For those institutions (and individuals) who may think that giving up chemical pest control may result in less effective pest control, the report gives the following information: "Each of the institutions can, and should, adopt Integrated Pest Management (IPM) policies designed to reduce, to the maximum extent possible, relience on chemical pesticides. While chemical pesticides offer short-term suppression of pest populations, IPM can provide long-term pest control and elimination. Based on an understanding of the biology of pests, and their needs and habits, IPM programs employ a variety of pest control methods, and in doing so, control the pest while minimizing the potential for adverse effects on human health and the environment. Such adverse effects might be associated with both pests and the methods used to control them. As an additional benefit, as IPM programs are implemented and the reliance on chemical pesticides reduced or eliminated, some of the other burdens on the institutions (the cost of the chemicals, posting, notification, access restrictions, and some record-keeping) may also be reduced and eliminated. With reduced reliance on chemical applications, the potential liability for adverse impacts is also reduced."

Regular inspections help to identify conditions that may allow pest infestations, any pests present, and delineation of a specific area, or areas, actually infested. Pest problems are more likely to occur if pests can get into the area of concern - for example an apartment, classroom or public playground. They may have hiding places within the area, and have easy access to food and water. Inspections for "pest friendly " conditions - not pesticide applications right away, should be made on a regular schedule "as the heart of the pest control program" the report recommends. In addition "Inspectors should be trained to recognize physical conditions and practices that might invite pest infestations and to prescribe corrective measures."

Denying "necessities" to the pest - like food and water, might include corrective measures like the installation of screen doors, door sweeps, repair of structural damage and improved sanitation. The report states "Important areas to seal are the spaces around pipes passing through the floor and spaces around kitchen cabinets. Also make sure hard-to-reach areas are clean and dry." "While others, such as maintenance crews, outside contractors or even residents, might be responsible for carrying out the prevention measures, the institution's pest control inspector or the resident (in his or her home), should follow up to confirm that the necessary work is completed," it continued.

Many people incorrectly assume that one roach or mouse, for example, is indicative of many, or do not distinguish between roaches, which are more likely to carry disease, and ants. Threshold levels should be established for each pest in each location or situation. Zero tolerance, while certainly appropriate in some situations, may not be necessary in all instances. While ants should not be tolerated in areas where food is prepared, some might be tolerable in non-public areas like boiler rooms and trash handling areas" notes the report.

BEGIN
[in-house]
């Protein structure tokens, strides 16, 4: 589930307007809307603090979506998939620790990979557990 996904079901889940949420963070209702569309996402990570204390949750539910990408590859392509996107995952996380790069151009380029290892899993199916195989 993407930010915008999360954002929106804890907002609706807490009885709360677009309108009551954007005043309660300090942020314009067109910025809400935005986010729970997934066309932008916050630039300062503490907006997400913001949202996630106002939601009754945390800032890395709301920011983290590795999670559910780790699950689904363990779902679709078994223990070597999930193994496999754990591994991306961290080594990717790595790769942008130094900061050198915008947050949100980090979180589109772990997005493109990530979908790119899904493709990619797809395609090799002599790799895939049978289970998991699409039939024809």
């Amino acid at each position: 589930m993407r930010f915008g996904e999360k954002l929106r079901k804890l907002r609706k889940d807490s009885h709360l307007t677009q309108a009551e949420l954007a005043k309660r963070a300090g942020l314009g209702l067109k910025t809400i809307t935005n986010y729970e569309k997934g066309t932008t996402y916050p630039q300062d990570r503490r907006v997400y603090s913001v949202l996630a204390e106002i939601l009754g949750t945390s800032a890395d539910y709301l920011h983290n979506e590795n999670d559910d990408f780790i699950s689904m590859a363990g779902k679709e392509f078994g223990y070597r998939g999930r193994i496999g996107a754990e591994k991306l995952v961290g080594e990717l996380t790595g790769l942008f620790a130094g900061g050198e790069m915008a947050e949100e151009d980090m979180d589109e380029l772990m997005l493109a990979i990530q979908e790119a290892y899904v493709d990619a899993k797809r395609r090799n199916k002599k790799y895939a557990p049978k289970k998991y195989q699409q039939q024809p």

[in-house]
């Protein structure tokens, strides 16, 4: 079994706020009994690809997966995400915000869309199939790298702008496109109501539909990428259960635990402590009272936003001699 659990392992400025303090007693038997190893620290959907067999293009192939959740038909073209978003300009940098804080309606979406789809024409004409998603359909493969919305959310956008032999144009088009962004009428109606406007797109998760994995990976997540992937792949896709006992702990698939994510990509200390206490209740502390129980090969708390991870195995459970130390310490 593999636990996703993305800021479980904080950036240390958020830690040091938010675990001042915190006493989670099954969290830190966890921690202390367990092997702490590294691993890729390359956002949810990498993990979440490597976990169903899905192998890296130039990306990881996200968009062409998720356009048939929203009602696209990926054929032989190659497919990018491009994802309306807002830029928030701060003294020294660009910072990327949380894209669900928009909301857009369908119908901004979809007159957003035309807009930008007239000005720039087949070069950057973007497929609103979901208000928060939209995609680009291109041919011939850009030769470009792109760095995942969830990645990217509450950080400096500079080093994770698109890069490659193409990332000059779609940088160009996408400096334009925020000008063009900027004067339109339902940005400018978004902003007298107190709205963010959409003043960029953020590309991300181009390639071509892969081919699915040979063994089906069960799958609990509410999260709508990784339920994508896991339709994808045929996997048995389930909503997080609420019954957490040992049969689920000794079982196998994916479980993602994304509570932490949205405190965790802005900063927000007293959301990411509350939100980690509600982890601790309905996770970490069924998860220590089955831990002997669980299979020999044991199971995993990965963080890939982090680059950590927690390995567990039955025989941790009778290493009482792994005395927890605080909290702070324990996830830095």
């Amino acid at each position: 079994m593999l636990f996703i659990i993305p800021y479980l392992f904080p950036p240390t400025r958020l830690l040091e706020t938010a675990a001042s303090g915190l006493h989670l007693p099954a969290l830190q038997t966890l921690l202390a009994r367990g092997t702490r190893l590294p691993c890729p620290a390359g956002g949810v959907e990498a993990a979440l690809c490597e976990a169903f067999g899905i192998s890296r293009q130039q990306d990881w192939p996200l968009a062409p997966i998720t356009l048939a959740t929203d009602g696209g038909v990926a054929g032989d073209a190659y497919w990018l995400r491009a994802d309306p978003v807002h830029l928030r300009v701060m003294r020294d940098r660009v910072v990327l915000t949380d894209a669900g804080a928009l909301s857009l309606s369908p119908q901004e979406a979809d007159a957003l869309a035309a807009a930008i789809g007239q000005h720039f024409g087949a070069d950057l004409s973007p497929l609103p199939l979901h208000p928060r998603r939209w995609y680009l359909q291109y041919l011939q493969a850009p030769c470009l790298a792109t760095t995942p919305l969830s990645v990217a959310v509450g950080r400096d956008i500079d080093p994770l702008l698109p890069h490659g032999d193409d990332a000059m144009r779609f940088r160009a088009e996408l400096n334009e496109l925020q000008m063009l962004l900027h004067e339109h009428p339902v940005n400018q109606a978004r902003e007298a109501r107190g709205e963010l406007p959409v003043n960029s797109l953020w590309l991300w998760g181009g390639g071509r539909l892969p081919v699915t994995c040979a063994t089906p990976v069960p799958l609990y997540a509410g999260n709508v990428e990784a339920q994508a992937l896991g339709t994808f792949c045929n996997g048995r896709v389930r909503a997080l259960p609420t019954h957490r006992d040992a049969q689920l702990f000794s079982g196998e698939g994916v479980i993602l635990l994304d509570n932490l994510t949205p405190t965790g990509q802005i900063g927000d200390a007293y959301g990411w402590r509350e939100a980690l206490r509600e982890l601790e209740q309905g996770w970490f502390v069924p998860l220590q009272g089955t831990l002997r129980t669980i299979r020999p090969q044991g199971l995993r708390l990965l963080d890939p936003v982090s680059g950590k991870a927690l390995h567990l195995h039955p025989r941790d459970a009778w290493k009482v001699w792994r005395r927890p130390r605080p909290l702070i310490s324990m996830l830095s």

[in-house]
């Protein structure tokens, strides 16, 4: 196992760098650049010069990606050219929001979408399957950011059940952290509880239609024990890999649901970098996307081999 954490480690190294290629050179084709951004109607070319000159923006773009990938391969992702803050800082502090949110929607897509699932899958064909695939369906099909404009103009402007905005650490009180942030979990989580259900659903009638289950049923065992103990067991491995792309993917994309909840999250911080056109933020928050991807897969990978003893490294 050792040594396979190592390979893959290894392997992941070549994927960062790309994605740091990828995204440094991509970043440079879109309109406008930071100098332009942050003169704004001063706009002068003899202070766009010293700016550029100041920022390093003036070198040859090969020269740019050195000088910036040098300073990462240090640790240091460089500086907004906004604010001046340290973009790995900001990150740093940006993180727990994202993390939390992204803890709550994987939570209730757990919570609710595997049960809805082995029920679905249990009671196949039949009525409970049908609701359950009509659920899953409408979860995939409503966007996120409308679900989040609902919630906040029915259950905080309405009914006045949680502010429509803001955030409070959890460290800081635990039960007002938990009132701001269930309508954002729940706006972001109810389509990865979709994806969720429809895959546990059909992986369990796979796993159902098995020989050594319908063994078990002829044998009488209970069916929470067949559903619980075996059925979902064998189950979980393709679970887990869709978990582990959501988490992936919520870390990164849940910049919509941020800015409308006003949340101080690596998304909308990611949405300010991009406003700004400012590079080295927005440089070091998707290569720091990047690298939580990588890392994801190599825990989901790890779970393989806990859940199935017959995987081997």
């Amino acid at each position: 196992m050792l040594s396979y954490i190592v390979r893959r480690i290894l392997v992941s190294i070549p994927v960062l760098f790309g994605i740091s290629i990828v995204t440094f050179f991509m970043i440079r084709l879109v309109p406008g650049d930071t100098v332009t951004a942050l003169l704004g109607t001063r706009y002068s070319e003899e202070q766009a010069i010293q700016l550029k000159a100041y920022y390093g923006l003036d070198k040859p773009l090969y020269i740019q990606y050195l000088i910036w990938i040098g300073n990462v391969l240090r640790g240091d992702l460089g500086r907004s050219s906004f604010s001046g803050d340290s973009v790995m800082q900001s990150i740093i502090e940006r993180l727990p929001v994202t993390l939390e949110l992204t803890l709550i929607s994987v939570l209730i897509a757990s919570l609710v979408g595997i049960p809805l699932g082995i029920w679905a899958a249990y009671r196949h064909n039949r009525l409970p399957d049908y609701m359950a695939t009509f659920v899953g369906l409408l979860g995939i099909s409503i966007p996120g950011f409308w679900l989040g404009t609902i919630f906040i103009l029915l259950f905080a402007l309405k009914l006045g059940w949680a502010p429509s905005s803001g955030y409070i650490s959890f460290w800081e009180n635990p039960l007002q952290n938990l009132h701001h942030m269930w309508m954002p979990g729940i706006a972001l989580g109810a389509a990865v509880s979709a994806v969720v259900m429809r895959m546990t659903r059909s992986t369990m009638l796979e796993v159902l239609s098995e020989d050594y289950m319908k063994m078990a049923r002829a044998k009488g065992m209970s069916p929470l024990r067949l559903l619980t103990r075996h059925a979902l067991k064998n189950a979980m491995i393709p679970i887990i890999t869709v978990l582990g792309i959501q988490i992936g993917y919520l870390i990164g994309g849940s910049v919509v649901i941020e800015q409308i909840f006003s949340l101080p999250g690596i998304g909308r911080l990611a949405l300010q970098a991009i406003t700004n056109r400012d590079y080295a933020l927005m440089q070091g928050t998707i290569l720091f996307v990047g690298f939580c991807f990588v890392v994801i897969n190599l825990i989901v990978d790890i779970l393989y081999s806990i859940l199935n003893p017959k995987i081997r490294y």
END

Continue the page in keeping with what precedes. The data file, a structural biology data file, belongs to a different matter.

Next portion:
Obviously, if pests start increasing and multiplying all over the place, something has to be done about it, and the report suggests a response with physical and mechanical controls before resorting to chemical ones: "If chemical controls measures become necessary, IPM programs weigh toxicity and exposure potential associated with the available chemicals, and select those which minimize the potential for adverse impacts while still controlling pests."

While it is not possible to address every single issue raised in the report, it is clear that a great deal can be done simply by having a strategy - whether domestic or institutional - to deal with pests that do not result in exposing children to toxins and carcinogens long before enough data has been gathered to understand their cumulative effect. Insecticide sprays and fogs appear to this reporter to be the most hazardous and threatening to the very young - not to mention adults and pets and the world around us. When children go out to play in a garden or at a basketbell court, they are confident that we, as adults, are taking care of their surroundings. Children are optimists; the garden, park or playground they run off enthusiastically to play in are, in their minds, the same ones they read about in "Winnie the Pooh," "The Hungry Caterpillar" and Beatrix Potter's many tales of adorable creatures romping about in nature. Without wishing to disturb that beautiful image, we as adults now know without a shadow of a doubt - thanks to this up-front and honest report - that the innocent looking insecticide spray cans we use to get rid of wasps and ants, may be causing them untold harm in the years to come.

The Government must do their job, and we must do ours, to protect children - and all of us - from harmful chemical pesticides. Legislation takes time and the involvement of concerned citizens, and this report is a sign that notice has been taken, in New York State at least, and that steps are being taken to prevent the use of harmful pesticides. In the meantime, the buck stops with each individual, or institution, that is responsible for the safety of children, and that means immediately screening the pesticides being used in all areas of your child's daily life, beginning in the closest place of all - at home.

Don't be trusting if your pest control professional, an institution - or the manufacturer's label - tells you that the name of the pesticide that is about to be used around your child is called something cute and generic like "Source Kill" or "Powerhouse Flying Insect Killer." Find out what pesticides are responsible for killing a roach or wasp or rodent in three minutes, because there is a lot more at stake - and check that urge to spray the heck out of an ant hill with a pesticide in a cute red can if your child plays near it. Think protectively. Be informed. Be cautious.

The report has a long list of some products used by institutions and residents that contain possible and probable carcinogens.

Attorney General Eliot Spitzer was featured on the cover of the September edition of Fortune magazine, with the caption "The Enforcer."

The report also provides some contact information:

New York State Attorney General's Office, 212-416-8446 or 518-486-455-, or

The New York State IPM Program, which is associated with the Cornell Cooperation Extension, has material on evicting mice and other suggestions on rodent control at 800-635-8356 or

The New York State Department of Environmental Conservation has a free pamphlet on pest control at 518-402-8781, which can also be downloaded at

The Northwest Coalition for Alternative Pesticides has factsheets that are available at 541-344-5044 or

The New York Coalition for Alternatives for Pesticides has a website at

Beyond Pesticides can be reached at 202-543-5450 and has a website at

"Harvest of Innocence," a book on coping with risky behavior by Michele Leight, is at and at